Here is another example of the lack of depth in Mara’s character: she falls for the handsome Adrian Domville. Everyone warns Mara against Adrian, yet Mara accepts Adrian’s invitations. From that point, Adrian condescends to Mara: “Responsibility to your family is very important, Miss Mara,” he says by way of introduction to “a rather lengthy monologue on duty and honor.” Or: “You should never leave your horse with a stranger,” he tells her, and so on goes the unrequested advice. At one point Adrian completes some instruction to Mara with: “Wouldn’t you agree?” “Oh, yeah,” Mara responded, “not sure of what she was agreeing to.” But, agree she did. Why? Because Adrian was hot. Also, Mara thinks Adrian is going to propose. He has something to ask of her and she is going to say “yes!” Mara thinks to herself: “I’m-going-to-stay-here-forever-and-live-in-this-big-house-and-be-a-fairy-princess.” Not just any fairy princess, mind you: “a professional fairy princess.” Then, when Adrian brings her a gift in a box “four feet long, maybe two feet wide,” Mara realizes that “Okay, it might not be a ring.” Unable to face truth, Mara reasons that the sword Adrian has given her shows that Adrian loves her. Thus, Mara surmises, she should “suck it up and be grateful.” (Hmmmm.) So, it should come as no surprise that when Mara and Adrian go to retrieve an item from the Greigshown, a monster at least seven feet high, Adrian leaves all of the fighting to Mara. Mara obliges—although she thinks all the time that “this is so wrong.” After Adrian watches Mara defeat the beast, Mara inquires “What the HELL were you doing just standing there while that thing was trying to shred me?!!” But, because Adrian tells her she has done a tremendous job, and because Adrian got what he wanted from the beast (notwithstanding Mara’s having been warned against giving that something to Adrian), Mara forgives him. Oh, sure, she was “mad at him nearly the whole way home,” but, no further questions are asked. No—better Mara have the hot guy than use her own sense.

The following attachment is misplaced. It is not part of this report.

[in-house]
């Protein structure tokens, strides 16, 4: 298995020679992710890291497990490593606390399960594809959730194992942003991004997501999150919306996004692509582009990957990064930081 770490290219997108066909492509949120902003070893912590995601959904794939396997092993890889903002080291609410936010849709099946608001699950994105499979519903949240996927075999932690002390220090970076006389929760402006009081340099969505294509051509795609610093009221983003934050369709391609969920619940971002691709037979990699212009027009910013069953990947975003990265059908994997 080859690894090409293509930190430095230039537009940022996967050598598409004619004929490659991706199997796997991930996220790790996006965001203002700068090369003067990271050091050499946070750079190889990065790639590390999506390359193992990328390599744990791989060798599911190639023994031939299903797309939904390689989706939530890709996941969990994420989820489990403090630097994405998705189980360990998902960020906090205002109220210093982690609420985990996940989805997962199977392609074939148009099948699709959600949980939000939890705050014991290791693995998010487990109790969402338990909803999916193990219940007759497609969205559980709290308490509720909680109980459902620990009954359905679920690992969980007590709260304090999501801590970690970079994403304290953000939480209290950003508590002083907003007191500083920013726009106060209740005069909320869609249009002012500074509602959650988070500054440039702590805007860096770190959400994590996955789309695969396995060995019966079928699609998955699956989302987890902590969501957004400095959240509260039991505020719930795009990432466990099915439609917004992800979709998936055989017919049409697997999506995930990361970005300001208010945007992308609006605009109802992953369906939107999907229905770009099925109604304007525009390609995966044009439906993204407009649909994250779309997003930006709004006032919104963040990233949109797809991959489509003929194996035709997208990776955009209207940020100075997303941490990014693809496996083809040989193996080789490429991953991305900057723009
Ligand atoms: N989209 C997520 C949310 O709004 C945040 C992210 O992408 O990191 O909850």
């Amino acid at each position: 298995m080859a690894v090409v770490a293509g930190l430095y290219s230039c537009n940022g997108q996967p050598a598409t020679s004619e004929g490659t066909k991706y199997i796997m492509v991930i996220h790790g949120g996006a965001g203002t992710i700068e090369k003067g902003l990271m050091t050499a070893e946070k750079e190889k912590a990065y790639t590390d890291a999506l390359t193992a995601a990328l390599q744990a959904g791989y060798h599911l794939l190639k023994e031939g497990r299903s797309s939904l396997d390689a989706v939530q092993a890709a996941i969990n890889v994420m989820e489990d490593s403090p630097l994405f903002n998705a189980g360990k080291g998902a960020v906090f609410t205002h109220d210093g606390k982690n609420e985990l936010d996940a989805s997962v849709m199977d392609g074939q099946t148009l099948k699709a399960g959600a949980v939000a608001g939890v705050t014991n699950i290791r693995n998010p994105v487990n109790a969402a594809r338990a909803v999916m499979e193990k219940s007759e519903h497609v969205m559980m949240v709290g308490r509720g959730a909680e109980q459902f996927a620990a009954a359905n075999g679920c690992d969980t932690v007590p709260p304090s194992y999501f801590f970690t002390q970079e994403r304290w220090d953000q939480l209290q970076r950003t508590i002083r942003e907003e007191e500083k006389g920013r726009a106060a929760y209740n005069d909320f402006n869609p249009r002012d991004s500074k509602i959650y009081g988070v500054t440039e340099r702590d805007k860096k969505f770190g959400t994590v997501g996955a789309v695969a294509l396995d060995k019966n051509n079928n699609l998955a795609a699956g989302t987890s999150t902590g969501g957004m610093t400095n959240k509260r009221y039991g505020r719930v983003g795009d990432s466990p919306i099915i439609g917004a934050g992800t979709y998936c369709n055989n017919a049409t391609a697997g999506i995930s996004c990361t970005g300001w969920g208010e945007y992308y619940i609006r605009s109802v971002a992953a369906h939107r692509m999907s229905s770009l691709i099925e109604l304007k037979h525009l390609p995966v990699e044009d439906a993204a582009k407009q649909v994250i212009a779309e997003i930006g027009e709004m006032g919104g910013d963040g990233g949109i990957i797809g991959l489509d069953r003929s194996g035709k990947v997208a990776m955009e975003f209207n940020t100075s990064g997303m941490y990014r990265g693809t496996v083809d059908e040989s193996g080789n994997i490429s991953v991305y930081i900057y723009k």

I can fully appreciate that there are young people, men and women, who are short sighted and see only what they want to see. However, it seems the idea of a heroine is that you have a character that is not the ordinary, the mundane, the foolish. The whole concept behind dubbing one a hero is that the character may be regarded as a model or ideal—or at least is one who rises above her faults and shortcomings. Thus it is that Mara is not the model I would have for my teen daughters.
Having said all of that, there are some real bonus points due to this story. Most specifically, the Greigshown was an incredibly well drawn character! His ability to shift from one personality to another, one mode of speech to another, in a heartbeat was very, very well done indeed!
For more information on this author and work, see here.